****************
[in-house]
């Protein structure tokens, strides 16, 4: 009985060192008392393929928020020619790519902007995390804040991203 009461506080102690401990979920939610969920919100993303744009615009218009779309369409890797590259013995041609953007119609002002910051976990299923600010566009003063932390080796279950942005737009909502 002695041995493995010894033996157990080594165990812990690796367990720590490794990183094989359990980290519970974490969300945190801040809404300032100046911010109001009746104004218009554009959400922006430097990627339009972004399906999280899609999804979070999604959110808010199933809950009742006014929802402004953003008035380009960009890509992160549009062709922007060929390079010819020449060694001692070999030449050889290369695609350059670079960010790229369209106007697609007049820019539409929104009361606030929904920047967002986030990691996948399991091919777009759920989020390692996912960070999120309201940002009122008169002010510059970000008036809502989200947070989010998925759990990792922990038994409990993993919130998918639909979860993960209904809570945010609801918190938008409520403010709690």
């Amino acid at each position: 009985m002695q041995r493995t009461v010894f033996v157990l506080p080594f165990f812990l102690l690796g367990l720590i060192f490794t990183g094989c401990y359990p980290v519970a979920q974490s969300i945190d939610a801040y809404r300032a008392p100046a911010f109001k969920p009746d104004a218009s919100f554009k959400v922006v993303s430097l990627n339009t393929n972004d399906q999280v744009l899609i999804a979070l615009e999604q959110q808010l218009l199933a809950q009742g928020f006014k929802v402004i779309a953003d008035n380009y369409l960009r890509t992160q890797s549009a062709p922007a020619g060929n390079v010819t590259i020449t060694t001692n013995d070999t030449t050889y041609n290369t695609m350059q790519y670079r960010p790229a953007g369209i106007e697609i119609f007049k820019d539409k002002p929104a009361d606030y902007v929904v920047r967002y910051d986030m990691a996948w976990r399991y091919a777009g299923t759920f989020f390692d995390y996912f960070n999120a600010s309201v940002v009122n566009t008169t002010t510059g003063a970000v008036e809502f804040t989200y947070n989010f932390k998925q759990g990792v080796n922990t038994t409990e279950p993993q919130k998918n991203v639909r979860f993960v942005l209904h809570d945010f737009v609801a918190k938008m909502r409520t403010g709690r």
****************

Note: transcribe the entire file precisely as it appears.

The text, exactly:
[in-house]
């Protein structure tokens, strides 16, 4: 009985060192008392393929928020020619790519902007995390804040991203 009461506080102690401990979920939610969920919100993303744009615009218009779309369409890797590259013995041609953007119609002002910051976990299923600010566009003063932390080796279950942005737009909502 002695041995493995010894033996157990080594165990812990690796367990720590490794990183094989359990980290519970974490969300945190801040809404300032100046911010109001009746104004218009554009959400922006430097990627339009972004399906999280899609999804979070999604959110808010199933809950009742006014929802402004953003008035380009960009890509992160549009062709922007060929390079010819020449060694001692070999030449050889290369695609350059670079960010790229369209106007697609007049820019539409929104009361606030929904920047967002986030990691996948399991091919777009759920989020390692996912960070999120309201940002009122008169002010510059970000008036809502989200947070989010998925759990990792922990038994409990993993919130998918639909979860993960209904809570945010609801918190938008409520403010709690």
């Amino acid at each position: 009985m002695q041995r493995t009461v010894f033996v157990l506080p080594f165990f812990l102690l690796g367990l720590i060192f490794t990183g094989c401990y359990p980290v519970a979920q974490s969300i945190d939610a801040y809404r300032a008392p100046a911010f109001k969920p009746d104004a218009s919100f554009k959400v922006v993303s430097l990627n339009t393929n972004d399906q999280v744009l899609i999804a979070l615009e999604q959110q808010l218009l199933a809950q009742g928020f006014k929802v402004i779309a953003d008035n380009y369409l960009r890509t992160q890797s549009a062709p922007a020619g060929n390079v010819t590259i020449t060694t001692n013995d070999t030449t050889y041609n290369t695609m350059q790519y670079r960010p790229a953007g369209i106007e697609i119609f007049k820019d539409k002002p929104a009361d606030y902007v929904v920047r967002y910051d986030m990691a996948w976990r399991y091919a777009g299923t759920f989020f390692d995390y996912f960070n999120a600010s309201v940002v009122n566009t008169t002010t510059g003063a970000v008036e809502f804040t989200y947070n989010f932390k998925q759990g990792v080796n922990t038994t409990e279950p993993q919130k998918n991203v639909r979860f993960v942005l209904h809570d945010f737009v609801a918190k938008m909502r409520t403010g709690r």